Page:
Mark Drapeau (Washington, DC) —
Most people still approach their time spent in college in a traditional way: Try to get into the best one you can, take what you think are useful classes and get good grades, and when you get close to graduation look for a “good job.” But some of the most famous people we know — Bill Gates, Mark Zuckerberg — created their own jobs while they were in college (and dropped out).
In the movie The Social Network, the fictional president of Harvard, Larry Summers, famously tells the Winklevoss twins, “Harvard students believe that creating a job is better than finding a job.” (It’s probably no coincidence that Gates and Zuckerberg both went to Harvard.)
But there’s no need to drop out of school just because you’re in college and have a little entrepreneurial spirit. Microsoft and Facebook are the exceptions to the rule, in the grand scheme of things. Yet there are many college startups doing just fine. At the least, founding or co-founding one’s own company is an invaluable life experience to have, even if it ultimately fails. At the most, something you start in college may be the foundation for what you do after you graduate.
Colleges are even promoting entrepreneurship. For example, the University of Maryland’s Dingman Center for Entrepreneurship at the Robert H. Smith School of Business is hosting their annual Entrepreneurship Invitational on Friday, March 30th. The governor of Maryland, Martin O’Malley, will keynote, and Under Armour CEO Kevin Plank, the founder of the Invitational (in 2006), will speak and judge.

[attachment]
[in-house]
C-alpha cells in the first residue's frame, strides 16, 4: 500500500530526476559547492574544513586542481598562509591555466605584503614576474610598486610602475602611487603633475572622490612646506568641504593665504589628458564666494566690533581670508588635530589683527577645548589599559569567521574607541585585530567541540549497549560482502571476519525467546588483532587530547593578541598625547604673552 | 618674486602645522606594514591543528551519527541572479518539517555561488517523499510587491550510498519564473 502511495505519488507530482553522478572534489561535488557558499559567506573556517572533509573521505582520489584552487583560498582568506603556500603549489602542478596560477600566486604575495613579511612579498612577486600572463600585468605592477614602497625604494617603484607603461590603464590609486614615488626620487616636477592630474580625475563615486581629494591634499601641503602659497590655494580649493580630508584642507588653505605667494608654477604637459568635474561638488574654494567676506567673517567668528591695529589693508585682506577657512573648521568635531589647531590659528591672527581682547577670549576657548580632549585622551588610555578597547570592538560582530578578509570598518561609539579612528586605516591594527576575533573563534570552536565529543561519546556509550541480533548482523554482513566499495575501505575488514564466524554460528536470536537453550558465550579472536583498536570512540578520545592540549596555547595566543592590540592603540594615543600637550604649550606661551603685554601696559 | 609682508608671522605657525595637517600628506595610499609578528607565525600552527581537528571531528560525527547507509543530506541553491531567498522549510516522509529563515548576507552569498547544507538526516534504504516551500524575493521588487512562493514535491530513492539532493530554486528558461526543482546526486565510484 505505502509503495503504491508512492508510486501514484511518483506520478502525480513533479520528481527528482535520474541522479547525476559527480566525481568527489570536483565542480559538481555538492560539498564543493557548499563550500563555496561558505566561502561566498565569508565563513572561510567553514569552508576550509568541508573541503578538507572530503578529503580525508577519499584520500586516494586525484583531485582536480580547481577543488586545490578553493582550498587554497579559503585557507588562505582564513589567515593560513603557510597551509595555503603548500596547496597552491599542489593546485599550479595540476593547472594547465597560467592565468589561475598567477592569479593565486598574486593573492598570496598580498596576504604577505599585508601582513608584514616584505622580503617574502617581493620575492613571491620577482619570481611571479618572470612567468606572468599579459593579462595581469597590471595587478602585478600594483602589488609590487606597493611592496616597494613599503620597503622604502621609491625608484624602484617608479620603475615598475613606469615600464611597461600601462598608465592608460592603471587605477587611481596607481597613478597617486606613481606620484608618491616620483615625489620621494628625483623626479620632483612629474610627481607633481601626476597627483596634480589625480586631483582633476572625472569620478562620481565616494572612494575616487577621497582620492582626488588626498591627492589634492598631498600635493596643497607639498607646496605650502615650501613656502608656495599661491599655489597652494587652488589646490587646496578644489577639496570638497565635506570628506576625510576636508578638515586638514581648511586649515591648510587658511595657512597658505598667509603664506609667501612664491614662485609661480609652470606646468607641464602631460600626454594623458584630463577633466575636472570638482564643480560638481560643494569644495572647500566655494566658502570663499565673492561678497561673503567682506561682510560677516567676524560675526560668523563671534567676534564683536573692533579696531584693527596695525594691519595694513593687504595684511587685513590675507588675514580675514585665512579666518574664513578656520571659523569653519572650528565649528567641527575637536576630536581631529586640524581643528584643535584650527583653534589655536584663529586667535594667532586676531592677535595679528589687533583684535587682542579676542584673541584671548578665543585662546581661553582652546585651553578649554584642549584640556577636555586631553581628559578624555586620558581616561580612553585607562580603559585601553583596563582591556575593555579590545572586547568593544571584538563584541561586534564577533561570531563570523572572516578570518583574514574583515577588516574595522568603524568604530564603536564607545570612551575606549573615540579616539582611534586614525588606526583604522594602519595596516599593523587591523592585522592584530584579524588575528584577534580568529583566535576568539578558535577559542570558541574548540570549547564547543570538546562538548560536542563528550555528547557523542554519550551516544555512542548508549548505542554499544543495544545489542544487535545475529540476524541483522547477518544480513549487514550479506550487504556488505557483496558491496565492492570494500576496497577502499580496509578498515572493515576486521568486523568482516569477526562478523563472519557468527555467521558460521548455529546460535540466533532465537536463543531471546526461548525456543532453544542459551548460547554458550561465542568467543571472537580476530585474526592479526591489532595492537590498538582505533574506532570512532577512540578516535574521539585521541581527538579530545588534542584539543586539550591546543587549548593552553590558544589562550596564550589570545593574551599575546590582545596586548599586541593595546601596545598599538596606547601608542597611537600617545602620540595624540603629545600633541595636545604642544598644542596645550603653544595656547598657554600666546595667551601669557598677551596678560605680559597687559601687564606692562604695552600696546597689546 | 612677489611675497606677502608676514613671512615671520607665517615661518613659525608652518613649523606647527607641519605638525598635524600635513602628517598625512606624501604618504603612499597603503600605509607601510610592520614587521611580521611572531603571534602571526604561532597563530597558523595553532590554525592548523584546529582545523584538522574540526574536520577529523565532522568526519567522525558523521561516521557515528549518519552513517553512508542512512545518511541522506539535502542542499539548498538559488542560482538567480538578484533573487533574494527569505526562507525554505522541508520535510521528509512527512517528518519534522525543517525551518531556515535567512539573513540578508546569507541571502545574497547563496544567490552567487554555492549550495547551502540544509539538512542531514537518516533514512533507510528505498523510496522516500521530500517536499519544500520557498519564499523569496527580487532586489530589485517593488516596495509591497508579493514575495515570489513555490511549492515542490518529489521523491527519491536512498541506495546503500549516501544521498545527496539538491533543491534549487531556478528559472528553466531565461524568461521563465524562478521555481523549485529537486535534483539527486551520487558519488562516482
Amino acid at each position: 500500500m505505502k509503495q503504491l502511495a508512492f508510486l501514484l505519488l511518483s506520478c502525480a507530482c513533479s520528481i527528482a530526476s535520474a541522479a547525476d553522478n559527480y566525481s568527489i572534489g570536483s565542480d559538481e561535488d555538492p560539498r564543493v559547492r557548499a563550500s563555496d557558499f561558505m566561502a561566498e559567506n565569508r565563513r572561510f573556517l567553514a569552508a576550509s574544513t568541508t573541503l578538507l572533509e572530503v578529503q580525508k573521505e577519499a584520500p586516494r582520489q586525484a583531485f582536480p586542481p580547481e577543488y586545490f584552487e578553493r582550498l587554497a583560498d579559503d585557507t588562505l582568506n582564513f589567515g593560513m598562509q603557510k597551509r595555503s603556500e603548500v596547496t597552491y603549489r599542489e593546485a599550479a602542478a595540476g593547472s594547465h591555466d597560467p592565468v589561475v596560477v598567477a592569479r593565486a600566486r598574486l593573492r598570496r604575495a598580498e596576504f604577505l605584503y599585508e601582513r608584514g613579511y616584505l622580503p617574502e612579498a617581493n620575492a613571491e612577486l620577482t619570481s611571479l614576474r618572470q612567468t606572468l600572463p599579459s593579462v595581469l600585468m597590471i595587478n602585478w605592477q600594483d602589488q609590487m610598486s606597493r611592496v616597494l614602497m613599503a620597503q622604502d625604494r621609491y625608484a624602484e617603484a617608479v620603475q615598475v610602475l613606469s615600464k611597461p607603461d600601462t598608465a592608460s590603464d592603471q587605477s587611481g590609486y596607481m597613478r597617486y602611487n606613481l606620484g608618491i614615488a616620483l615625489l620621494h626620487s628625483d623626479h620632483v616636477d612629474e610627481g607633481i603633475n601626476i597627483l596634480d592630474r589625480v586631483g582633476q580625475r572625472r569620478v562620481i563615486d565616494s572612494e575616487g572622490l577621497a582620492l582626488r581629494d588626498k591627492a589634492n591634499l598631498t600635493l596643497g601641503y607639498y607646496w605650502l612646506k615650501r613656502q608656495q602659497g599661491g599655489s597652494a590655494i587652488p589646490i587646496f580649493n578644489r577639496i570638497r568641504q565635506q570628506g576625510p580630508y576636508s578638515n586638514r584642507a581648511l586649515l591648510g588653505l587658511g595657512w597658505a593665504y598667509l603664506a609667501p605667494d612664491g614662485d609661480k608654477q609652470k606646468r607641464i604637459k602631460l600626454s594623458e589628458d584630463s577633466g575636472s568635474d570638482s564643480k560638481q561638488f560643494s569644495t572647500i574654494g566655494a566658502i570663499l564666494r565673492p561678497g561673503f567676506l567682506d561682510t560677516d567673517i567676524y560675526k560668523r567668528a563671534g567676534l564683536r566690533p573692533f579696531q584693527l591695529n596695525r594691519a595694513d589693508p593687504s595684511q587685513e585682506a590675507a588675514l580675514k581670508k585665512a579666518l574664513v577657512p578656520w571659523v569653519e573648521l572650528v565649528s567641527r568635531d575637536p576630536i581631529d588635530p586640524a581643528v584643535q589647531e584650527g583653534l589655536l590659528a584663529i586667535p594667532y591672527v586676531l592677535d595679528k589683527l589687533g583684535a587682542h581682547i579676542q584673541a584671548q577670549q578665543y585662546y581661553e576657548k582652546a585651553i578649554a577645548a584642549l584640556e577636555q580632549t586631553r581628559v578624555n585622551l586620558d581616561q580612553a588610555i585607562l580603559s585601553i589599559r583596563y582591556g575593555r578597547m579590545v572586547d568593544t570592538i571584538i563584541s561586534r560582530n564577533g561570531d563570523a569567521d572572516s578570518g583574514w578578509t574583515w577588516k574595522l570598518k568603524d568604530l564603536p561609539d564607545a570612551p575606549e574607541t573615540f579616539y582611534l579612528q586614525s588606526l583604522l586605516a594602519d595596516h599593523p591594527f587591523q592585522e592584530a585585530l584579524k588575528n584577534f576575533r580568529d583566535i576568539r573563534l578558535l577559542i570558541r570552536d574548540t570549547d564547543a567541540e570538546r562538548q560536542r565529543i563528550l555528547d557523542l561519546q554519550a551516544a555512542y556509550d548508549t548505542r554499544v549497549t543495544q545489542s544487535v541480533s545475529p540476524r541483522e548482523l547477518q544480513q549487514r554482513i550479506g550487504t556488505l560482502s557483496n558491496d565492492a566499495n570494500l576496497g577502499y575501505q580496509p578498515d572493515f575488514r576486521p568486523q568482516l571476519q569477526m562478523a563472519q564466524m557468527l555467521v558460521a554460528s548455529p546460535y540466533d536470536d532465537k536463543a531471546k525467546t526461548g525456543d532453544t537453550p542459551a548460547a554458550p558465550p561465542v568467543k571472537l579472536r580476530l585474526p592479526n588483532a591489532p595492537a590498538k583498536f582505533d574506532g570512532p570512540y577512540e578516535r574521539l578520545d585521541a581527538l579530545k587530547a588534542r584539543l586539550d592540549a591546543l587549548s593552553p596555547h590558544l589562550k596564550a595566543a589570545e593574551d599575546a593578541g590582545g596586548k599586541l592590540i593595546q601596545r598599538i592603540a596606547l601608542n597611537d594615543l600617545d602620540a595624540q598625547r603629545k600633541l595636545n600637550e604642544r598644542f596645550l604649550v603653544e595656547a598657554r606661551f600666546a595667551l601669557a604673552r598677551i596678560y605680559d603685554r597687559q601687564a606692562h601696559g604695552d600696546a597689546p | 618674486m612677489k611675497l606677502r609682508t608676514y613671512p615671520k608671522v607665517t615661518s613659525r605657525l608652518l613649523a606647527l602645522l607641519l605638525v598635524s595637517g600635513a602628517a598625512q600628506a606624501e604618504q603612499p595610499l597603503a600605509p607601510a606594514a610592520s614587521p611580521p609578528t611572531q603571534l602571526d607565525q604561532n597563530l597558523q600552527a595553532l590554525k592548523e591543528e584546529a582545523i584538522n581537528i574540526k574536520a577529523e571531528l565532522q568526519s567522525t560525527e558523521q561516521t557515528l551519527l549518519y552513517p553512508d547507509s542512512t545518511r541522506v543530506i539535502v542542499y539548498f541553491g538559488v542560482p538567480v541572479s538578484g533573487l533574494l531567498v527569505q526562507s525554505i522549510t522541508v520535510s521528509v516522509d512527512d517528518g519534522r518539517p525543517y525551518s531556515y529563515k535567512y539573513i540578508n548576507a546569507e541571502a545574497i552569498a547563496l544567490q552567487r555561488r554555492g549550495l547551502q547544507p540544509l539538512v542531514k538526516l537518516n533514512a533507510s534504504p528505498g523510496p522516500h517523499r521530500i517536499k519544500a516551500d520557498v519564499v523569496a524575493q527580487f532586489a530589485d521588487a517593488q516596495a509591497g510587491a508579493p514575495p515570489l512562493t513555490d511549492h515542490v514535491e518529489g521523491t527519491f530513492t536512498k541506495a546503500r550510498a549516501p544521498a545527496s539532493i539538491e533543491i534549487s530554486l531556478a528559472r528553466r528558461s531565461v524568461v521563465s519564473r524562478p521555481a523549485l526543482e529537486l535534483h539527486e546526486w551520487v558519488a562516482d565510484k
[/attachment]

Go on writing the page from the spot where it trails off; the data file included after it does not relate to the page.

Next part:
Five finalist startups — Route One Apparel (t-shirts), Visionics (3D art for music), Reed Street Productions (real-life gaming), 10G systems (software services), and Food Safety Administration (restaurant training) — will pitch their businesses and compete for $25,000 in prizes. Hussein Hammouda of UMASS-Amherst has a nice writeup of these blossoming companies at College Magazine.
What’s interesting to me is that in an environment where seemingly every startup, incubator, and accelerator you read about in high-profile places is focused on consumer technology/software/Web apps, these University of Maryland startups are actually pretty diverse, ranging from IT to adventure gaming to entertainment hi-tech.
What a relief that the next generation of startup entrepreneurs is getting creative about their future.
Learn more about the Entrepreneurship Invitational here.
Dr. Mark Drapeau is part of the Microsoft Office of Civic Innovation in Washington, DC.
Photo from University of Maryland.
That is very cool, it seems like many start-ups right now seem to be for green/nanotech and social media so it’s great to see that there’s companies outside that spectrum in the mix.